An Authentic Lasagne?

Trying to find genuine Italian dishes is like trying to catch fish with your bare hands. Slippery. Especially when you live in a country full of faux-Italian dishes, each vying with one another in their claims of genuine authenticity.

Lasagne is a case in point. It is found in supermarkets, school dinners, cafes and on restaurant menus absolutely everywhere.  It is a bastion of home-cooking. But what is the real deal supposed to be like?

Bah, I normally decry, and cook whatever suits my tastebuds best. But what if you’re cooking for a bona fide Italian? What do you do then? Throw the plateful of minced slop in front of them and see that look of barely-hidden horror in their eyes? No sirree.

So I abandoned my usual recipe, and decided to explore. Felicity Cloake has a recipe for her perfect lasagne in her “How to make perfect…” series. However, her rather dry looking result, coupled with the liberal use of hard-to-obtain ingredients meant that was out of the question. In the end, I made the lasagne recipe I got off BBC Food. The chef certainly had an Italian sounding name. Would that be a mark of true authenticity?

Well, I made a version as close to the recipe from BBC Food as I could. It was ok, crammed full of mozzarella and parmesan; I felt as though there was cheese coming out of my eyeballs. So I streamlined it down. I put a layer of bechamel between each pasta sheet instead of cheese. I replaced most of the meat in the ragu with lentils. And I saved a little parmesan and mozzarella for the very top, where it melted to form a lovely golden cheesy topping. And hey presto, it was delicious. And then, authenticity no longer mattered anymore.


  • olive oil
  • 2 onions
  • 2 carrots
  • 4 sticks of celery
  • 2 cloves of garlic
  • handful of dried herbs
  • 500g lean mince
  • 400g cooked lentils, drained
  • a squirt of concentrated tomato puree
  • 800g chopped tomatoes
  • 400ml red wine
  • 450ml stock
  • butter
  • 2 dsp plain flour
  • milk
  • bay leaf
  • a pinch of grated nutmeg
  • fresh lasagne sheets
  • handful of mature cheddar, grated

Finely chop the onion, carrots, celery and garlic. Heat up a splash of oil in a big pan, and gently fry everything in the pan until soft. Throw in a sprinkling of rosemary.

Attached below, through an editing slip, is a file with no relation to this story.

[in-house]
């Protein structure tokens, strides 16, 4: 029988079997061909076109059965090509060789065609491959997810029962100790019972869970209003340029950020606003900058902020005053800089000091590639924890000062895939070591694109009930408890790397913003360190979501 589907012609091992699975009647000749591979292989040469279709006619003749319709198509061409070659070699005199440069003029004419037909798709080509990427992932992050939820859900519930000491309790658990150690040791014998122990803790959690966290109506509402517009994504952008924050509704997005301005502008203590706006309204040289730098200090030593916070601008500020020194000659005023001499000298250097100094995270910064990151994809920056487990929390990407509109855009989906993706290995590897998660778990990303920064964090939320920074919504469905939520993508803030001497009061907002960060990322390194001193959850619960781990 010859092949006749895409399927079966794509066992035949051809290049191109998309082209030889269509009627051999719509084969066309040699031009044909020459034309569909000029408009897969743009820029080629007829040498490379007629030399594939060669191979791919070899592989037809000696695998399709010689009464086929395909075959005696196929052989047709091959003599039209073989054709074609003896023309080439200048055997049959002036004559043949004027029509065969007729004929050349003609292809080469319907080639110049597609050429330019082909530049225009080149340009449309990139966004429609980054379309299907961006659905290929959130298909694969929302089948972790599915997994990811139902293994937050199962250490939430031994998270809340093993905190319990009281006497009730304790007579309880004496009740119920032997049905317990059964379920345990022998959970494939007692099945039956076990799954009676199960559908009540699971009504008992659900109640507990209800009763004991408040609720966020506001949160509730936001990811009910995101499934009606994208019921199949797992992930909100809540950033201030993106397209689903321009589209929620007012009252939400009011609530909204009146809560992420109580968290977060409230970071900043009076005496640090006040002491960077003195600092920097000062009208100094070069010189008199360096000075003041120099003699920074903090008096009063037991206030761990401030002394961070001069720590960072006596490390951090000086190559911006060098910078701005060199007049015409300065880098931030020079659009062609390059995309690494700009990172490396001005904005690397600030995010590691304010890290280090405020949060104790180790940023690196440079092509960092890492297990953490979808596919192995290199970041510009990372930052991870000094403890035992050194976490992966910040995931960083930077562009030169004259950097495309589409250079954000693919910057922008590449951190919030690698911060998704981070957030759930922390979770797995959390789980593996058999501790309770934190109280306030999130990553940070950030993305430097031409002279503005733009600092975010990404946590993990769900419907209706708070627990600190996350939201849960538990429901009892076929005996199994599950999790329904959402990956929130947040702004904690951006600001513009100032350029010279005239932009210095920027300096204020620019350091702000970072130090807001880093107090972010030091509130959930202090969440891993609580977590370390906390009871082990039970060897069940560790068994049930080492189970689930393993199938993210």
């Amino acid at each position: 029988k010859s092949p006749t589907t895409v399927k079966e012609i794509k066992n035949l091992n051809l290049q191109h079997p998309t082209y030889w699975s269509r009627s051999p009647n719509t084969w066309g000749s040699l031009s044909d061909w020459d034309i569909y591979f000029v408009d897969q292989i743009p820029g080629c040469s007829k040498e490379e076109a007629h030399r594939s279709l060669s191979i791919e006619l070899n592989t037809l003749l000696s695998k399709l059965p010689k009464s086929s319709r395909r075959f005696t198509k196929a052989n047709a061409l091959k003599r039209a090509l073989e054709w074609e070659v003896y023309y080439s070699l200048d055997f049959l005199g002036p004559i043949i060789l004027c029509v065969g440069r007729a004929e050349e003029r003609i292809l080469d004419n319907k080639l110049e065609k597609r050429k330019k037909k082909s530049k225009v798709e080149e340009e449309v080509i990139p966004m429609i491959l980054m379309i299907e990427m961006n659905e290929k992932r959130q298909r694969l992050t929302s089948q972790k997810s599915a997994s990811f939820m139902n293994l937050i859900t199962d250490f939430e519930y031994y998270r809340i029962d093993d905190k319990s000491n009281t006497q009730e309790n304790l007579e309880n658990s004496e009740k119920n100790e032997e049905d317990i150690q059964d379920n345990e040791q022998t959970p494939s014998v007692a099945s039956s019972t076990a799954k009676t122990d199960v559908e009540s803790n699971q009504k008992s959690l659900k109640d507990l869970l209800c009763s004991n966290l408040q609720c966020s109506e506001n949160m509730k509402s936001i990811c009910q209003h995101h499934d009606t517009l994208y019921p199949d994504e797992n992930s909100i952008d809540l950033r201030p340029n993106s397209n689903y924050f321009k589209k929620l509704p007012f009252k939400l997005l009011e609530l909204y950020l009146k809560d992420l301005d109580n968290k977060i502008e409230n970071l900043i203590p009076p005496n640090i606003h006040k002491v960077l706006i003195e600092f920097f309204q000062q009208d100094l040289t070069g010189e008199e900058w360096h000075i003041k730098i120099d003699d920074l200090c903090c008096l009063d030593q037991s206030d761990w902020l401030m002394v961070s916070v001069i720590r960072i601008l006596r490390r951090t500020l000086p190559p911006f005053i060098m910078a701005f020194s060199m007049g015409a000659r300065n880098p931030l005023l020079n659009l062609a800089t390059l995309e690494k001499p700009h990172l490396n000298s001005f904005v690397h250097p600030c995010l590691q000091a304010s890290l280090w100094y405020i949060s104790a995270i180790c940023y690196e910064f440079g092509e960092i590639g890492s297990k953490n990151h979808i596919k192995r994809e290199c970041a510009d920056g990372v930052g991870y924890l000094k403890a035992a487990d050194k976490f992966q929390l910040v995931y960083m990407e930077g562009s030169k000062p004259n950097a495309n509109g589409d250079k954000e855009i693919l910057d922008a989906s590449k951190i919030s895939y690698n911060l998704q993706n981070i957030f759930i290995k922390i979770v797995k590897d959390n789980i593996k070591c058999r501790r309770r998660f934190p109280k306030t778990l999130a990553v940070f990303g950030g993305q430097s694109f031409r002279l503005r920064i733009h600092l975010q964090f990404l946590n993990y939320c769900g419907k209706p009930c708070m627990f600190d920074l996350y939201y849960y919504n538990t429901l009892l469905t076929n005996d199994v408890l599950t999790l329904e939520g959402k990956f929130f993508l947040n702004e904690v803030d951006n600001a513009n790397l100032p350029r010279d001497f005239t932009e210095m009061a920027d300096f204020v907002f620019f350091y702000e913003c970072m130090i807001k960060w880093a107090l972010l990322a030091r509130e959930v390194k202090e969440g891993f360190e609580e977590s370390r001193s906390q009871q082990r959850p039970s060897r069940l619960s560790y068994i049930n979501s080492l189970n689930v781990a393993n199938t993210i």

Mix in the mince until almost completely cooked, then add the lentils.Bubble away until most of the liquid is gone. Then pour in the wine and cook it until the wine has evaporated. Stir in the chopped tomatoes, concentrated tomato puree, and the stock. Cook this gently on a simmer for 2 hours until most of the liquid is gone.

Make the bechamel by heating a small container of milk in a saucepan with a bay leaf until  boiling. Fish out the bay leaf and set the milk aside. In the saucepan melt a knob of butter, and whisk in 2 heaped spoonfuls of flour. Gently whisk in the milk little by little until you’ve got yourself a nice white sauce, and add the grated nutmeg. Pour a little sauce onto the bottom of an ovenproof dish. Cover with layers of fresh lasagne sheets. Then spoon a thin layer of ragu over this, followed by a layer of pasta sheets, then a layer of bechamel, then a layer of pasta sheets. Keep going until all the ragu is used up. You should have quite a lot of pasta layers. I had at least 4. For the final layer of pasta, cover the top with bechamel, sprinkle with grated cheese, and stick in the oven at 200˚C for 30 minutes until the top is golden and bubbling. Let it cool slightly, and cut into pieces.

For vegetarian friends I make the lasagne in exactly the same way, but increase the quantity of carrot, celery and lentils. You could use any hard cheese as long as it isn’t made with rennet. It’s just as delicious.


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